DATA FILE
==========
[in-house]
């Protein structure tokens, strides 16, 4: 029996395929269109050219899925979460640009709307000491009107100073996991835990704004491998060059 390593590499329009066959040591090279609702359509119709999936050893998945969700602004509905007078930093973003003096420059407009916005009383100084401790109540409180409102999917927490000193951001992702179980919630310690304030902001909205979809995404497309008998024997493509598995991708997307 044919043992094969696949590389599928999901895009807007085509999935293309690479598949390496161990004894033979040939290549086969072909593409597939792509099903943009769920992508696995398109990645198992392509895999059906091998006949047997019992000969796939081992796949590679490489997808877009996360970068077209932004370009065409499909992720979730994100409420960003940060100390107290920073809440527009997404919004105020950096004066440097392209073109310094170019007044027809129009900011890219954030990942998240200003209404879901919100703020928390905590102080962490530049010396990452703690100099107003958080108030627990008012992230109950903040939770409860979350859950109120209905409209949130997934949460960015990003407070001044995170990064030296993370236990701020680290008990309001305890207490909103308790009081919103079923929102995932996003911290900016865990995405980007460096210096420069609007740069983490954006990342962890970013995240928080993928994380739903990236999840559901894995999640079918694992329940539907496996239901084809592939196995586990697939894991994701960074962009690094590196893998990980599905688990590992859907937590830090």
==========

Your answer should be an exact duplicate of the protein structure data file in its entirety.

[in-house]
């Protein structure tokens, strides 16, 4: 029996395929269109050219899925979460640009709307000491009107100073996991835990704004491998060059 390593590499329009066959040591090279609702359509119709999936050893998945969700602004509905007078930093973003003096420059407009916005009383100084401790109540409180409102999917927490000193951001992702179980919630310690304030902001909205979809995404497309008998024997493509598995991708997307 044919043992094969696949590389599928999901895009807007085509999935293309690479598949390496161990004894033979040939290549086969072909593409597939792509099903943009769920992508696995398109990645198992392509895999059906091998006949047997019992000969796939081992796949590679490489997808877009996360970068077209932004370009065409499909992720979730994100409420960003940060100390107290920073809440527009997404919004105020950096004066440097392209073109310094170019007044027809129009900011890219954030990942998240200003209404879901919100703020928390905590102080962490530049010396990452703690100099107003958080108030627990008012992230109950903040939770409860979350859950109120209905409209949130997934949460960015990003407070001044995170990064030296993370236990701020680290008990309001305890207490909103308790009081919103079923929102995932996003911290900016865990995405980007460096210096420069609007740069983490954006990342962890970013995240928080993928994380739903990236999840559901894995999640079918694992329940539907496996239901084809592939196995586990697939894991994701960074962009690094590196893998990980599905688990590992859907937590830090």